emotional support. I was unable to be at my wife's' side while her
mother was dying of cancer. I was unable to pursue my law studies,
for which I had worked so hard.
I was a nine month sentence for having exercised my basic human
right to protest peacefully. As I stand before you today, I ask
that you allow me to return home to continue my legal studies as I
await the arrival of my first child.
Brent Maness - USA:
As a citizen of the United States it is my duty to oppose the
policies of our government that are contrary to my political and
ideological beliefs, this civic responsibility is one I refuse to
take lightly. I believe that civil disobedience is an effective and
appropriate method of voicing one's opposition to the injustice and
violence perpetuated against living beings and the Earth. I respect
the rule of law, but feel that in extreme instances even legitimate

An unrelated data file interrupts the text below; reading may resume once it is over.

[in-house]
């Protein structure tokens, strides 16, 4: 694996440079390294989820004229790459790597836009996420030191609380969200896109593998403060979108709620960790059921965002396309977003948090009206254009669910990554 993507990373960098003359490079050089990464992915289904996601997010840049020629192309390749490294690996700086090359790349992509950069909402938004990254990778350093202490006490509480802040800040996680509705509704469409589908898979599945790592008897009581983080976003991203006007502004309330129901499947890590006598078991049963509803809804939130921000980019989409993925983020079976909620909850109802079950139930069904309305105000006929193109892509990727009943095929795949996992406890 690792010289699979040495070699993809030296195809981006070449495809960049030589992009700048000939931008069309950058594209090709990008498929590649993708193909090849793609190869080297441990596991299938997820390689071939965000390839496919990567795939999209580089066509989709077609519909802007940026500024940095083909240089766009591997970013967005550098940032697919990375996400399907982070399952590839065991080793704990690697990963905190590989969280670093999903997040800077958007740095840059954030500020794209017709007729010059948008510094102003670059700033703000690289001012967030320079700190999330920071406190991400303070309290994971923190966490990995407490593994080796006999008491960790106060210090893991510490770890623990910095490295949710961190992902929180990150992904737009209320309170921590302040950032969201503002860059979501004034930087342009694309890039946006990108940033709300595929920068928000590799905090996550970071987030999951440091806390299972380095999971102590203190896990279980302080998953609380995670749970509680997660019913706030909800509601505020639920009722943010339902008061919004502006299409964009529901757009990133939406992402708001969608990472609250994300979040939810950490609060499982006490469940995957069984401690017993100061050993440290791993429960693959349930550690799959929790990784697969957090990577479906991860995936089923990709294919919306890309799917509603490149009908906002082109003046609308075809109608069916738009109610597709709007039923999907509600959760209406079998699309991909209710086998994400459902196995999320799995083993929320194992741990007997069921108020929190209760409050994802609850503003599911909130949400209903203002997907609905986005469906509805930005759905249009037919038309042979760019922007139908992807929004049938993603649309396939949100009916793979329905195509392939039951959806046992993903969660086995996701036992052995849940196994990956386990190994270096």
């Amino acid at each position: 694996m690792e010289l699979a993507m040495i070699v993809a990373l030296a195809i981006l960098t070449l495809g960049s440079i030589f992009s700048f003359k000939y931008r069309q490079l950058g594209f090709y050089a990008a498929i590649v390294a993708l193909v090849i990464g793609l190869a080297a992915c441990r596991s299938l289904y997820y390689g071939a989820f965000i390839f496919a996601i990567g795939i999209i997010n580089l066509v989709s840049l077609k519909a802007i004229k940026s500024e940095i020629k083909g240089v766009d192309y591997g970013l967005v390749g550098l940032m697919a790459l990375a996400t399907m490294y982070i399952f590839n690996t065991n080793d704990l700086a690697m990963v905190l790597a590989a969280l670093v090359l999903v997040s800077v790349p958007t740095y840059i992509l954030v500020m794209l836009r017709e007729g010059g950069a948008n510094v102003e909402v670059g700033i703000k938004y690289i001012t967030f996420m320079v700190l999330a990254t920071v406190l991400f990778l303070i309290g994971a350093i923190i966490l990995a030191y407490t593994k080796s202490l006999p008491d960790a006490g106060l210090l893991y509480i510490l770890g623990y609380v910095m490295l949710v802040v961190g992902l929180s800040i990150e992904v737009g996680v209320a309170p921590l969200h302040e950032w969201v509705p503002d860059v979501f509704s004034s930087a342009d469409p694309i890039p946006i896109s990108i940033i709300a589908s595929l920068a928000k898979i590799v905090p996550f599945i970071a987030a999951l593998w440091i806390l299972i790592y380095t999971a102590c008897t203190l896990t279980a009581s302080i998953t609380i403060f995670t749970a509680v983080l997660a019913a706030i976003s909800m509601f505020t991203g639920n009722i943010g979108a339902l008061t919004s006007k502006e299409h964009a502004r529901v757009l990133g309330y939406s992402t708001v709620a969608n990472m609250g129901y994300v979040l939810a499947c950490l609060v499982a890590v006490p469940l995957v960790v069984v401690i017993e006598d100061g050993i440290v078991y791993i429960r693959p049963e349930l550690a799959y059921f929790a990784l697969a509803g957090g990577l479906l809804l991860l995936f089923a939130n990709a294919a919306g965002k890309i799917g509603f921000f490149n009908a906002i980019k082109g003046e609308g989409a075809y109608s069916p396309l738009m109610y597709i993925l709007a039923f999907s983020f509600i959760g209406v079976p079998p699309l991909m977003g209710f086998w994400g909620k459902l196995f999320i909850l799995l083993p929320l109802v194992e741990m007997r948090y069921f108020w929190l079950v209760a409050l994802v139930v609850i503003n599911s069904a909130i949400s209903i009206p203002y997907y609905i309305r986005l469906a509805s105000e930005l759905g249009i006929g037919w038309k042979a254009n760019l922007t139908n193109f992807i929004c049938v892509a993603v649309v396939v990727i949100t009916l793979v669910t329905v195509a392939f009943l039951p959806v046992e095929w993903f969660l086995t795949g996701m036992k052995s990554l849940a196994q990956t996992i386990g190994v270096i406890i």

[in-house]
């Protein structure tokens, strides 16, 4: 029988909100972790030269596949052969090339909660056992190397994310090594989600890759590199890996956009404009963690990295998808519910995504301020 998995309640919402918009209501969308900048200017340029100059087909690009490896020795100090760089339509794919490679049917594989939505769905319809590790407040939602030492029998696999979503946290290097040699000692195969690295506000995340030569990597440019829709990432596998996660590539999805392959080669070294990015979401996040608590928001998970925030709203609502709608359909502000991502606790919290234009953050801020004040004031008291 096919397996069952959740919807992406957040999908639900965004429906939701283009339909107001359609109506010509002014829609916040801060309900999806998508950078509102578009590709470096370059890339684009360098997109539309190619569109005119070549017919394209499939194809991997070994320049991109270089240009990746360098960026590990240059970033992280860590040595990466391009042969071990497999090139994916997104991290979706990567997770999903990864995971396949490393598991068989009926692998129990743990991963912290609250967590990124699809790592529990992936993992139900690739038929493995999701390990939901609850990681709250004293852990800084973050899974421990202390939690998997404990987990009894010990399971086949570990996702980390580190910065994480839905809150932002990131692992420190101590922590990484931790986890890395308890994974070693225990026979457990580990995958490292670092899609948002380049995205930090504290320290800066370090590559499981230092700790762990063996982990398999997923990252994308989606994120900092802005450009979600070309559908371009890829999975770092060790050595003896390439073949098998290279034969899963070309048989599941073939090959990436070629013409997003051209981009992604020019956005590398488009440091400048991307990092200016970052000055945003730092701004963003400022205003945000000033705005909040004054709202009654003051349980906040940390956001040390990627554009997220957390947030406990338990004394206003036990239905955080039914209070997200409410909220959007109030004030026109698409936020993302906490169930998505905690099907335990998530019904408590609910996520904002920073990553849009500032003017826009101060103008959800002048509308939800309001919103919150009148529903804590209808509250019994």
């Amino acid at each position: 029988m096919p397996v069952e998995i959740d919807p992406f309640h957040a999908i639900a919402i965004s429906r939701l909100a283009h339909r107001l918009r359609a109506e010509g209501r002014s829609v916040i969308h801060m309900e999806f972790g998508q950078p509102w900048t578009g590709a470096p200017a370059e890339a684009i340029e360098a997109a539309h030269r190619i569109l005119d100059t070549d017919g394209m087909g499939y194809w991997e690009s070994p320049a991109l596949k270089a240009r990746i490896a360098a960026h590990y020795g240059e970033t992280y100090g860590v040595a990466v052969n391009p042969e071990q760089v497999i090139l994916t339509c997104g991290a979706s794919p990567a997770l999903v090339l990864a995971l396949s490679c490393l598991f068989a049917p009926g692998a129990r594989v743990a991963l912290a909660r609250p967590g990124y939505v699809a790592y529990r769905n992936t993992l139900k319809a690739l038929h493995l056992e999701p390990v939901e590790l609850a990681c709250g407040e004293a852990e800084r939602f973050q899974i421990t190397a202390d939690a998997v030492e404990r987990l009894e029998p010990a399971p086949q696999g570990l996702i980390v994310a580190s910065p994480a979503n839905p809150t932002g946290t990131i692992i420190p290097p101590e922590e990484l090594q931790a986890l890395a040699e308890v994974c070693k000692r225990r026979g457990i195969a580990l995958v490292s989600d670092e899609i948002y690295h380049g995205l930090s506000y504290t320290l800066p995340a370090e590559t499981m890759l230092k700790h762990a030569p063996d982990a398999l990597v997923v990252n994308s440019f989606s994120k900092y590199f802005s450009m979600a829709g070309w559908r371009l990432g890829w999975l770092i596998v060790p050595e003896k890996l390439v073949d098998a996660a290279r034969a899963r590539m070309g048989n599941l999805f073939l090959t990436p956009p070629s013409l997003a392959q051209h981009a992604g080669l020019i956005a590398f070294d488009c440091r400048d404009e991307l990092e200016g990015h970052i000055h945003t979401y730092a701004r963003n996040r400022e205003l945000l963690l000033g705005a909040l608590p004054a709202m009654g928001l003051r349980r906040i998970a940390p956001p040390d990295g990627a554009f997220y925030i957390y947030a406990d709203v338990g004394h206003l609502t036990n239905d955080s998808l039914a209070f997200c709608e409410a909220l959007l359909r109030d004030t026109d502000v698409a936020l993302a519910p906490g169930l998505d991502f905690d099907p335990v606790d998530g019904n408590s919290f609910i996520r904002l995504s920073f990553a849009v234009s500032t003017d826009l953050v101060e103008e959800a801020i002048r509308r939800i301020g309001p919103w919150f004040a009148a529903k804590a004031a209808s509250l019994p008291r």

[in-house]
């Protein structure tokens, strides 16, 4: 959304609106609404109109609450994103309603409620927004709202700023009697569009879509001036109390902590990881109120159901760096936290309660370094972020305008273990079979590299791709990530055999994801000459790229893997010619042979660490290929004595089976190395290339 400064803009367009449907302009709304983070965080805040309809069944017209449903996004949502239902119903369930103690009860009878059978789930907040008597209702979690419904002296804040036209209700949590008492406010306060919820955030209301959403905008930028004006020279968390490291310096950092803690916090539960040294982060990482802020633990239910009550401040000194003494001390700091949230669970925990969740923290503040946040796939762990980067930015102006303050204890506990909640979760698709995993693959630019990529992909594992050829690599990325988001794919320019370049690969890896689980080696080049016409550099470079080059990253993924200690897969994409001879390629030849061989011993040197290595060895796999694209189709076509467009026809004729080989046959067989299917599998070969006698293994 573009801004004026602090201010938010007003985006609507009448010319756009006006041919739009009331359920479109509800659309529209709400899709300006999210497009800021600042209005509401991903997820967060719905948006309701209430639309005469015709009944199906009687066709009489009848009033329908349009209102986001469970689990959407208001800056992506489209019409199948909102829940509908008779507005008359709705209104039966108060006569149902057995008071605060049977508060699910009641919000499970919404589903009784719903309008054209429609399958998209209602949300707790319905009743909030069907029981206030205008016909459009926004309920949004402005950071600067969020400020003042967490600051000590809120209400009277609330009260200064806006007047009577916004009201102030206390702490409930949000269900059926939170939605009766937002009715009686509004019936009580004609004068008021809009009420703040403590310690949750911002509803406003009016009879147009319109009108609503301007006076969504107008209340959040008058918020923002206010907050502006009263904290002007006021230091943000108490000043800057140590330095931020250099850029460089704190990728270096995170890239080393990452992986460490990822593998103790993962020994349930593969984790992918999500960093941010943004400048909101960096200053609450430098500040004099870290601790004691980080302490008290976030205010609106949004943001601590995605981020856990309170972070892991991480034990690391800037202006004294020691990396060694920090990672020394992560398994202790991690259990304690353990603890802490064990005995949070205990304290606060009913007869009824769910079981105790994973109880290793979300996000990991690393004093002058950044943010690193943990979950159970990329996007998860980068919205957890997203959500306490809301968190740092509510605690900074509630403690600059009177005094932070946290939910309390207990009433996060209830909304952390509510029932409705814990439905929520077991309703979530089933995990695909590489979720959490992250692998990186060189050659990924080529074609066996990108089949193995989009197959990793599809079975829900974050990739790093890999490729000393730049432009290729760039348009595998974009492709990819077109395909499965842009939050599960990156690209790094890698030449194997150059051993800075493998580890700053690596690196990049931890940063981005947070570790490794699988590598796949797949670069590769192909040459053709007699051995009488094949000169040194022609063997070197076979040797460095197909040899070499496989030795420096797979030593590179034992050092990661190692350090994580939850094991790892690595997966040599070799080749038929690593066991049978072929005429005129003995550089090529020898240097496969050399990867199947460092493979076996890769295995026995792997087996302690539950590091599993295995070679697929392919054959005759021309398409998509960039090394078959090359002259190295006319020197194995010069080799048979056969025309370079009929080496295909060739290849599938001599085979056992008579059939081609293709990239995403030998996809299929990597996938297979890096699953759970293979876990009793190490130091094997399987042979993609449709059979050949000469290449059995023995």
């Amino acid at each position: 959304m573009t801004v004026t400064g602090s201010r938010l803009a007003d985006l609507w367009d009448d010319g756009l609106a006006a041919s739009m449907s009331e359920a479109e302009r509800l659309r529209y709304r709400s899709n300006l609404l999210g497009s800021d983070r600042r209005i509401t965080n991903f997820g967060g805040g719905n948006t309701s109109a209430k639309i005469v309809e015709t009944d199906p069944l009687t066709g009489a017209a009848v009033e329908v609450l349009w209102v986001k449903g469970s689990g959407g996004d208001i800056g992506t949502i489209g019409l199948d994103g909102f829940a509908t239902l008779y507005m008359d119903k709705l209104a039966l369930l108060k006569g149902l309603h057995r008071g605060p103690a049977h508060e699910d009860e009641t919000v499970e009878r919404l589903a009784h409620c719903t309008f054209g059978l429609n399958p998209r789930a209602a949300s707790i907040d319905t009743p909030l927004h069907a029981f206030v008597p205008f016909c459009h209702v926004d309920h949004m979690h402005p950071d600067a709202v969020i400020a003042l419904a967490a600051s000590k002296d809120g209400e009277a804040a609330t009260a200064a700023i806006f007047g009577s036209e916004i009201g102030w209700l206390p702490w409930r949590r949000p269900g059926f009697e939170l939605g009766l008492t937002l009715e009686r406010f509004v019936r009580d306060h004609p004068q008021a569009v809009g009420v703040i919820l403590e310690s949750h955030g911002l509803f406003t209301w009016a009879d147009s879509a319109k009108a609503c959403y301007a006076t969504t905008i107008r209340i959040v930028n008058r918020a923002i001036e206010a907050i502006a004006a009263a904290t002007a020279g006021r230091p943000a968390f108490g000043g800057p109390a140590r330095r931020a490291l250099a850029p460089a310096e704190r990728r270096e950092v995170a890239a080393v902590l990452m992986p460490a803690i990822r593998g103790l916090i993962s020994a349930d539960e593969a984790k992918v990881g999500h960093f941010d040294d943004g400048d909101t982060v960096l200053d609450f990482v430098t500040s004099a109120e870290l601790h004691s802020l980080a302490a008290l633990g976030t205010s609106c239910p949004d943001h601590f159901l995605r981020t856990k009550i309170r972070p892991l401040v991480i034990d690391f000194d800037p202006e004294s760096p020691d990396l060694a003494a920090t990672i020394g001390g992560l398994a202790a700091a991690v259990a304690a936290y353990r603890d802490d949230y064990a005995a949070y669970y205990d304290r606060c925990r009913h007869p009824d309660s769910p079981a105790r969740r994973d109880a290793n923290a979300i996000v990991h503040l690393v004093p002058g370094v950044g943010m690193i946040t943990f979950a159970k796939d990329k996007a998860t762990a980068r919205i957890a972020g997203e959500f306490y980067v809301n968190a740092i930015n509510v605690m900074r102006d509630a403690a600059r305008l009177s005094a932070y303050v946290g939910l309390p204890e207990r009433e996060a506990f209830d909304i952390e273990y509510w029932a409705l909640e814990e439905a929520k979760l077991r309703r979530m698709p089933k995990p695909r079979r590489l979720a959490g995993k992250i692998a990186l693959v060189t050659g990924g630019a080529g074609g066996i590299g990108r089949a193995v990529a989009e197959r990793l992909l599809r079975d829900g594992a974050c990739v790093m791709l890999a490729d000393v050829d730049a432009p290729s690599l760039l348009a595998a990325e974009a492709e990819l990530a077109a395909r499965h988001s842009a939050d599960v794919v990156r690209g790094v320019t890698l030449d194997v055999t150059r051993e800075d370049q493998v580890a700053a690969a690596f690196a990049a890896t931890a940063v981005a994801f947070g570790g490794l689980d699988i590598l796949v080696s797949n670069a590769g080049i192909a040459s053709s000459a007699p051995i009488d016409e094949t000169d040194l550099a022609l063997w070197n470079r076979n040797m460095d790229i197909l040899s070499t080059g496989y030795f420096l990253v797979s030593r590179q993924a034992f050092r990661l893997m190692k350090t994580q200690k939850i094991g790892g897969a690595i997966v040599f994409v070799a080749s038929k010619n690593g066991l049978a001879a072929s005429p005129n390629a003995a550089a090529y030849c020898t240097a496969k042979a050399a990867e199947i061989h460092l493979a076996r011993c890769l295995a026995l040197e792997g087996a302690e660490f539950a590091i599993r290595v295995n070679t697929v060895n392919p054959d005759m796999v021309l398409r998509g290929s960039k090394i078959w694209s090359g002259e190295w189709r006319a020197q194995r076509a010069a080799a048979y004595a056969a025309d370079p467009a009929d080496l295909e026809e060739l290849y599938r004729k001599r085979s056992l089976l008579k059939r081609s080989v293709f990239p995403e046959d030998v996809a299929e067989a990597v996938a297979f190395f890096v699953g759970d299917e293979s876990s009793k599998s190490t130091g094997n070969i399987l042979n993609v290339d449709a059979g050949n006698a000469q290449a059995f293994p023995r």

law should be broken to prevent a greater evil. The rulings at
Nuremberg found that it is intolerable for an individual to
acquiesce when he is aware that his government is in violation of
international law. I believed, and still believe, that it was my
responsibility as a citizen of the United States to do everything
possible to prevent a violation of the Anti Ballistic Missile
Treaty. With that said, I am prepared to accept any punishment that
the court deems fitting for the crime that I have committed.
I took part in the aforementioned action because I believe that
by testing the Missile Defence System the U.S. is in violation of
an international law that takes precedence over U.S. national law.
The development of the Star Wars program, the consequent U.S.
withdrawal from the ABM treaty and other misguided and unfortunate
actions taken by the Bush Administration have already begun to
exacerbate international instability and create a new nuclear arms
race. This is apparent as the Bush administration embraces the
cold-war era policy of "mutually assured destruction" as the best
means of preventing nuclear war and speaks of using tactical
nuclear weapons in a first strike against the so called "axis of
I fear the lessons of Hiroshima and Nagasaki have been forsaken